The screwdriver is probably the most basic tool and even folks who don’t own tools own a screwdriver or two. When you think of screwdrivers you probably think of a Phillips or slotted drive screwdriver. Even with these two standbys there are multiple sizes. These days there are a couple of other designs making their way into the lives of ordinary folks. In this post I’ll talk about about some of the different screwdriver tip designs, sizes, and things which are not quite screwdrivers.
So, lets take a look at a bunch of screwdrivers. As you can see they come in various sizes, shapes, and even colors.
The most basic screwdriver tip is the slotted or flathead design. It’s the simplest design to make because it just requires a slot. This also explains why it is the oldest design. The downside to the slotted design is that the screwdriver can slip out of the size and the head of the screw can be stripped pretty easily. Using the correct sized tip goes a long way towards keeping the screw in good shape.
Here’s the next most frequent screw design: the Phillips. Named after the guy who invented the design, it is easily recognized by it’s “+” shape. This design was initially popular with industry because it was self centering and would cam out (let the bit slip out) before stripping the fastener. Unfortunately, this caming out feature also can make them a bear to remove when the screw is stuck. A more recent improvement, known as ACR (Anti Cam Out Ribs), on the Phillips tip contains small ridges to increase grip. Below is a picture of a regular Phillips tip.
Another design which is making its way into households and has been in use in industry for a while is the Torx. The Torx design has six lobes and is specifically designed not to cam out. As a result you can drive a torx screw straight through a piece of wood or put high torque on a bolt. As it relates to the home, you might see this design most frequently on deck screws.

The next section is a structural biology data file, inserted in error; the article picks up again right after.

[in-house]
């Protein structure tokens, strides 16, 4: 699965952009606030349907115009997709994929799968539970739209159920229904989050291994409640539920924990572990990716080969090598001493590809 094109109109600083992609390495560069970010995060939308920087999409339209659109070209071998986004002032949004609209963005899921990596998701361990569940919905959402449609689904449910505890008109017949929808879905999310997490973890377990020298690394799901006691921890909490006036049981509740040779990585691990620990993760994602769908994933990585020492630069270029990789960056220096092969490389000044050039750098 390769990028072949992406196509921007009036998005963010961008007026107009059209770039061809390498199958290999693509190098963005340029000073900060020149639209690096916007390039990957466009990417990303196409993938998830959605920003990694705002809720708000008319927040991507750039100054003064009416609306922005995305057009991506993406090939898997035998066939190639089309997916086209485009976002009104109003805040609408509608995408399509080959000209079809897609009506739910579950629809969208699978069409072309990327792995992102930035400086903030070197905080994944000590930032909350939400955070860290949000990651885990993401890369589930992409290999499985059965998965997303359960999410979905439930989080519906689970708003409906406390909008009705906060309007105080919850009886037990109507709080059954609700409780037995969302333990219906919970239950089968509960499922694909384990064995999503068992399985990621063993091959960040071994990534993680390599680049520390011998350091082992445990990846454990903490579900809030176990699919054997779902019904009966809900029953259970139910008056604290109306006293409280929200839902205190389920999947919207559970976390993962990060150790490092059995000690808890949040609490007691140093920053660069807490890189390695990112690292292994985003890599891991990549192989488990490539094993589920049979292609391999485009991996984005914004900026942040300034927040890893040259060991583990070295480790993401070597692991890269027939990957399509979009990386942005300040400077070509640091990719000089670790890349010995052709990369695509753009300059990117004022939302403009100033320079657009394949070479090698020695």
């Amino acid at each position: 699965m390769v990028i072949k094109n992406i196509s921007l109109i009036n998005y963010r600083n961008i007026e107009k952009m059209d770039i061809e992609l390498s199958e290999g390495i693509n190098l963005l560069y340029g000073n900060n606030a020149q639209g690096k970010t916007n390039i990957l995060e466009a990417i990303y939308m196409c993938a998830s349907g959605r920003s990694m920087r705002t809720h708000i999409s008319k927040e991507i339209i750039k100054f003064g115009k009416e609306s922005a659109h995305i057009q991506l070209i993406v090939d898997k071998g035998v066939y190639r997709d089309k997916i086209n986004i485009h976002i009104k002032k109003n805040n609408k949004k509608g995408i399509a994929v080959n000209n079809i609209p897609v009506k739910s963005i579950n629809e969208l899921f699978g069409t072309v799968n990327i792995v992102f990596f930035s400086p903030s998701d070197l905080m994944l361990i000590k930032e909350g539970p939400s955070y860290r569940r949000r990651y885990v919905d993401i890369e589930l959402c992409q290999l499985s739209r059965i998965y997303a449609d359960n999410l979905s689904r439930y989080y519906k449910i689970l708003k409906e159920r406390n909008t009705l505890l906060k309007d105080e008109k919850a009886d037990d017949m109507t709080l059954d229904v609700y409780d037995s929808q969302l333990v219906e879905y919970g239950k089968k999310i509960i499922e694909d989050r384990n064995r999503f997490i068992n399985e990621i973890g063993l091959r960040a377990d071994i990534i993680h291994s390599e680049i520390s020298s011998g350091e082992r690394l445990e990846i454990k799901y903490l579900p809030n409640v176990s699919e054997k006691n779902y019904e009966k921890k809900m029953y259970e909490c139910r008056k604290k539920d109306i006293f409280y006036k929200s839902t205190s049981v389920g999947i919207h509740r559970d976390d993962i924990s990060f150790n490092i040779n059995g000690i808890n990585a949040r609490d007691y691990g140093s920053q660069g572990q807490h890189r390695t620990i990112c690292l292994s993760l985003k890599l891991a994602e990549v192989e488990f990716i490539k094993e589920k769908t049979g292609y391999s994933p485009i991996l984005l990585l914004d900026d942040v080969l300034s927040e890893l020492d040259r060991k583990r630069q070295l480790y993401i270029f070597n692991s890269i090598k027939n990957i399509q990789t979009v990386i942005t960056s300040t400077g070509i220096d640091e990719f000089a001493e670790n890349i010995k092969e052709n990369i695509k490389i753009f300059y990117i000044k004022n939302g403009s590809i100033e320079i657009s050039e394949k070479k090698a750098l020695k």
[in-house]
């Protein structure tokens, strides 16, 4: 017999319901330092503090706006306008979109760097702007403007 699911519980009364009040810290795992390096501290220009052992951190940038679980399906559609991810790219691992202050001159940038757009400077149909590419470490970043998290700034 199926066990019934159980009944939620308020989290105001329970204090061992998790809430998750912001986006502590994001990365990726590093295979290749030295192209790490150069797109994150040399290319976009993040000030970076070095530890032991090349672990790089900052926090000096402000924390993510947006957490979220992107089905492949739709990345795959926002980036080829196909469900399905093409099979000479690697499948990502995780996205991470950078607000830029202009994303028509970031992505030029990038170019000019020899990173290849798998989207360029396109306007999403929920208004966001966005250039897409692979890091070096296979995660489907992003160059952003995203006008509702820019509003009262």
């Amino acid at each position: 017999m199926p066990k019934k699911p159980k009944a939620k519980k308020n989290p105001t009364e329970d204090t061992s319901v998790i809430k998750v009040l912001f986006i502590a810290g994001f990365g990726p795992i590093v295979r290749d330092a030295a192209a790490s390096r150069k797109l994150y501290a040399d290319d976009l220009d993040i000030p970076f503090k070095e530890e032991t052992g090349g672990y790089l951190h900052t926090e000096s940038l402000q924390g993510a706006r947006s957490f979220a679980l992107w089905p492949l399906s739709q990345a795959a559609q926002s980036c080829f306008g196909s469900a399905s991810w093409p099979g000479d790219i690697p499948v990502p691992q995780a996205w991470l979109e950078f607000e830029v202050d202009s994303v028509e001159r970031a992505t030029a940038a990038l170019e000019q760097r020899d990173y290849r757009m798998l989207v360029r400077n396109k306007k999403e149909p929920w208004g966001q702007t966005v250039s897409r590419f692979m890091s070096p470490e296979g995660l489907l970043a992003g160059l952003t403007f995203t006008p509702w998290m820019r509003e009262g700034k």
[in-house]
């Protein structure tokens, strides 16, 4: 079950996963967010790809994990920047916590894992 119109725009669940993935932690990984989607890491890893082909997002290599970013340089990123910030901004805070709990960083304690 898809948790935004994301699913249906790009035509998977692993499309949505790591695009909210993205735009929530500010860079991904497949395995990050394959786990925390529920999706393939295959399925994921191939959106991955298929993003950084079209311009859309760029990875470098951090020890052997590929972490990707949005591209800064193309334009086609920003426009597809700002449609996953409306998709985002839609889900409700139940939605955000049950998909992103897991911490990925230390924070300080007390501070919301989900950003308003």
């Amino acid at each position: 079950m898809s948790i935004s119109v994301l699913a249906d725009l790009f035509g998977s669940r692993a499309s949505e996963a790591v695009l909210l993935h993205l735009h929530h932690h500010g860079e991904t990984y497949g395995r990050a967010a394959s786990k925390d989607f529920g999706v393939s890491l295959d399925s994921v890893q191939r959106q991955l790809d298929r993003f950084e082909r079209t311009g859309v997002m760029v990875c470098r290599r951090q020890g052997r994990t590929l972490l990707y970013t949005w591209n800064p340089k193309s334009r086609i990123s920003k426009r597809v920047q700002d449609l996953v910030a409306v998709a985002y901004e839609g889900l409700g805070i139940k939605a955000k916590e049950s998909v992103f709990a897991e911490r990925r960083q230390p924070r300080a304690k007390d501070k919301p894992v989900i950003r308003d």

This next design, which is quite old, uses a simple square which it is named after but it is more formally known as Roberston Drive. Early legal issues limited its adoption but you may still occasionally see some.
The last design I’ll cover is the hex or Allen. This is another design that has been around for a while and is often seen on machines in the house or with furniture you assemble.
Screwdriver tips can come in a variety of sizes for each design. The picture below shows a couple of different sized Phillips ranging from 0 to 3. Phillips are numbered increasingly according to their size.
As you might have suspected, the different sized screwdriver tips fit in screws with different sized holes. The picture below shows a number 2 and 3 tipped Phillips with their corresponding screws.
When trying to find the right Phillips screwdriver for your screw it is important to note that the tip does not fully sink into the recess in the screw. The screw should only come about halfway up the angled part of the tip. Using the correct sized screwdriver will help prevent stripping the screw out making life much easier. A screwdriver too small will fit but won’t be tight. When in doubt try a larger screwdriver size than you think is necessary. If you’re wrong then driver won’t fit at all and you’ll know you need to use the next size down.